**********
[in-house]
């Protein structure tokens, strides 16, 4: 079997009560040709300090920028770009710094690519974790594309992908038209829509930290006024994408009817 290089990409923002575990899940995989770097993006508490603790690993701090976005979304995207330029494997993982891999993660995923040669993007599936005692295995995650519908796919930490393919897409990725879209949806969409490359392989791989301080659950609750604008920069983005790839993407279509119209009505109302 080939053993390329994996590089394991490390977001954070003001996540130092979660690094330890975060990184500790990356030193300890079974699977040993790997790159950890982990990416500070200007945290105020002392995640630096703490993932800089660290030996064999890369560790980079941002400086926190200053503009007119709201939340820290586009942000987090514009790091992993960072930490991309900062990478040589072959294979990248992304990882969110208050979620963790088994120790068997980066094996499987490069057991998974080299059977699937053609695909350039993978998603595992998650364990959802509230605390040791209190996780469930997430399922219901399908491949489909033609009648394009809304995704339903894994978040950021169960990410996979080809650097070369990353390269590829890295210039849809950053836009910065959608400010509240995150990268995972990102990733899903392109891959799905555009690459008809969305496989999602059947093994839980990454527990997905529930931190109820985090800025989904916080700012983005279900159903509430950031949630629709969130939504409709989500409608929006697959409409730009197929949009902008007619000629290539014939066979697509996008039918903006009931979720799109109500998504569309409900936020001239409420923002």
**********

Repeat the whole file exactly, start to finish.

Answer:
[in-house]
């Protein structure tokens, strides 16, 4: 079997009560040709300090920028770009710094690519974790594309992908038209829509930290006024994408009817 290089990409923002575990899940995989770097993006508490603790690993701090976005979304995207330029494997993982891999993660995923040669993007599936005692295995995650519908796919930490393919897409990725879209949806969409490359392989791989301080659950609750604008920069983005790839993407279509119209009505109302 080939053993390329994996590089394991490390977001954070003001996540130092979660690094330890975060990184500790990356030193300890079974699977040993790997790159950890982990990416500070200007945290105020002392995640630096703490993932800089660290030996064999890369560790980079941002400086926190200053503009007119709201939340820290586009942000987090514009790091992993960072930490991309900062990478040589072959294979990248992304990882969110208050979620963790088994120790068997980066094996499987490069057991998974080299059977699937053609695909350039993978998603595992998650364990959802509230605390040791209190996780469930997430399922219901399908491949489909033609009648394009809304995704339903894994978040950021169960990410996979080809650097070369990353390269590829890295210039849809950053836009910065959608400010509240995150990268995972990102990733899903392109891959799905555009690459008809969305496989999602059947093994839980990454527990997905529930931190109820985090800025989904916080700012983005279900159903509430950031949630629709969130939504409709989500409608929006697959409409730009197929949009902008007619000629290539014939066979697509996008039918903006009931979720799109109500998504569309409900936020001239409420923002």